Introducing NIO.2 (JSR 203) Part 3: File System Attributes and Permissions support in NIO.2

In two previous entries I covered Introducing NIO.2 (JSR 203) Part 1: What are new features? and Introducing NIO.2 (JSR 203) Part 2: The Basics In this entry I will discuss Attributes introduced in NIO.2. Using attributes we can read platform specific attributes of an element in the file system. For example to hide a file system in DOS file system or to check the last access date of a file in a UNIX machine.

Using NIO.2 we can check which attributes are supported in the platform we are running on and then we can decide how to deal with the available attributes. Following sample code shows how we can detect the available attributes and then how to manipulate them.

  FileSystem fs = FileSystems.getDefault();
  Path p = fs.getPath("/home/masoud/netbeans-6.9-ml-linux.sh");
 //checking available attributes:
  Set<String> supportedViews = fs.supportedFileAttributeViews();
 //We always have at least one member in the set, the basic view.
  BasicFileAttributes ba = p.getFileAttributeView(BasicFileAttributeView.class, LinkOption.NOFOLLOW_LINKS).readAttributes();
 //Printing some basic attributes
   System.out.println(p.toString() + " last access:  " + ba.lastAccessTime());
   System.out.println(p.toString() + " last modified " + ba.lastModifiedTime());
        // As I know I am in NIX machine I access the unix attributes.
        // If I didnt I should have iterate over the set to determine which
        // attributes are supported
        if (supportedViews.contains("unix")) {
            PosixFileAttributes pat = Attributes.readPosixFileAttributes(p, LinkOption.NOFOLLOW_LINKS);
            System.out.println(pat.group().getName());
            System.out.println(pat.owner().getName());
        }

I placed plethora of comments on the code so reading and understanding it get easier.

In the next snippet we will see how we can read permissions of file system element. The first step in checking permissions is using the checkAccess method as shown below. the method throw an exception if the permission is not present or it will execute with no exception if the permission is present.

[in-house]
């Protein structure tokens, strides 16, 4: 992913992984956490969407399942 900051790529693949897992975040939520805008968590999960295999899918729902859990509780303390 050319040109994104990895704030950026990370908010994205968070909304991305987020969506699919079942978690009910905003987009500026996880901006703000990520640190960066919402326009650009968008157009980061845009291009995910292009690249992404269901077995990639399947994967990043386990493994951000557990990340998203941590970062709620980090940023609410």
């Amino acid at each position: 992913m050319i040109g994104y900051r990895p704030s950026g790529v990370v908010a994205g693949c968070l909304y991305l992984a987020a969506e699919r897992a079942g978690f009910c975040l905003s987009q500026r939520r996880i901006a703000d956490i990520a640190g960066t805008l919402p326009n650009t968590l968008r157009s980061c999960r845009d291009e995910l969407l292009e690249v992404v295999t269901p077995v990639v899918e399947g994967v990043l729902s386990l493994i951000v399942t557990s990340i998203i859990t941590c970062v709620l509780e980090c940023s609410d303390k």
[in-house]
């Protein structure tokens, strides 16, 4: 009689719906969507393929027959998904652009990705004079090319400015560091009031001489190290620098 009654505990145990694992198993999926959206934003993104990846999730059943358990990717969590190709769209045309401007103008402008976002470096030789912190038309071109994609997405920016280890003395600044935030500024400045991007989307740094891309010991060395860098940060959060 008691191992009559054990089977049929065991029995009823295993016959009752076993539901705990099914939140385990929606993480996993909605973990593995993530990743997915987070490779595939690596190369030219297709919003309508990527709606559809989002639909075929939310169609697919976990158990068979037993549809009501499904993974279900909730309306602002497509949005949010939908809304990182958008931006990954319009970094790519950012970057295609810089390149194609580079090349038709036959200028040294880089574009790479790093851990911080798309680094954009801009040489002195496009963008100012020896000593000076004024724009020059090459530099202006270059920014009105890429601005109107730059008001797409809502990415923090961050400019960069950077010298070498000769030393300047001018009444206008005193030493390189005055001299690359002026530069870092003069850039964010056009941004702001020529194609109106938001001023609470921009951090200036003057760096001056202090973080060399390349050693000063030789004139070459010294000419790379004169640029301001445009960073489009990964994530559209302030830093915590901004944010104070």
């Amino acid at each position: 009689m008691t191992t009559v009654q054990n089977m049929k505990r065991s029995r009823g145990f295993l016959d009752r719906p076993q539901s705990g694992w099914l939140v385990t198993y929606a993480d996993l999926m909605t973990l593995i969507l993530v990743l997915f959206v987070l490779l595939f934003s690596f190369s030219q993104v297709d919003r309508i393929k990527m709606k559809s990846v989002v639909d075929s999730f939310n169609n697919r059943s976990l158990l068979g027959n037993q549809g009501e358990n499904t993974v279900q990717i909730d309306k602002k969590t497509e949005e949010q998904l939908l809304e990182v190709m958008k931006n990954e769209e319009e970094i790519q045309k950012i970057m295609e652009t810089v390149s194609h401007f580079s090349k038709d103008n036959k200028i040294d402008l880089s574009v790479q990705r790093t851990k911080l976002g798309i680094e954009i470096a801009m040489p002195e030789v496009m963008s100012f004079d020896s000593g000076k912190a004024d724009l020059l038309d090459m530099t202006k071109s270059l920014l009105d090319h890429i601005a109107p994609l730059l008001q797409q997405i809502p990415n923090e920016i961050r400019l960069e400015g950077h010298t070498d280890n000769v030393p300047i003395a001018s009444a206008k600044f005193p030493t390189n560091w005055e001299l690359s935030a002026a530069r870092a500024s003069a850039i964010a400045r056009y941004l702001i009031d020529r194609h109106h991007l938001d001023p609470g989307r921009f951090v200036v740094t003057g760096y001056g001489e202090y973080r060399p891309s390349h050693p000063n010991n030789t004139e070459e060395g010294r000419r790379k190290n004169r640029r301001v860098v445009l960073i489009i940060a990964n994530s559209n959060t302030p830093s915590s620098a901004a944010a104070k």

FileSystem fs = FileSystems.getDefault();
 Path p = fs.getPath("/home/masoud/netbeans-6.9-ml-linux.sh");
    try {
            // A method to check the access permissin
            p.checkAccess(AccessMode.EXECUTE);
        } catch (IOException ex) {
            Logger.getLogger(perm.class.getName()).log(Level.SEVERE, null, ex);
        }

        // Extracting all permissions of a file and iterating over them.
        //I know that I am dealing with NIX fs so I go directly with that attributes
        // otherwise we should check which attributes are supported and then we can
        // use them.

        PosixFileAttributes patts = Attributes.readPosixFileAttributes(p, LinkOption.NOFOLLOW_LINKS);
        Set<PosixFilePermission> st = patts.permissions();
        for (Iterator<PosixFilePermission> it = st.iterator(); it.hasNext();) {
            System.out.println(it.next().toString());
        }

        // Using PosixFilePermissions to convert permissions to different representations
        System.out.println(PosixFilePermissions.toString(st));

As you can see in the code we can use the helper class to convert the permission set to a simpl OS represeted permission of the element. for example the set can be translated to rwx——  if the file has owner read, write and execute permissions attached to it. The helper calss can convert the os represenation of the permission to the permissions set for later use in other nio classess or methods. In the next entry I will conver more on permissions and security by tackling the Access Control List (ACL) support in the nio.2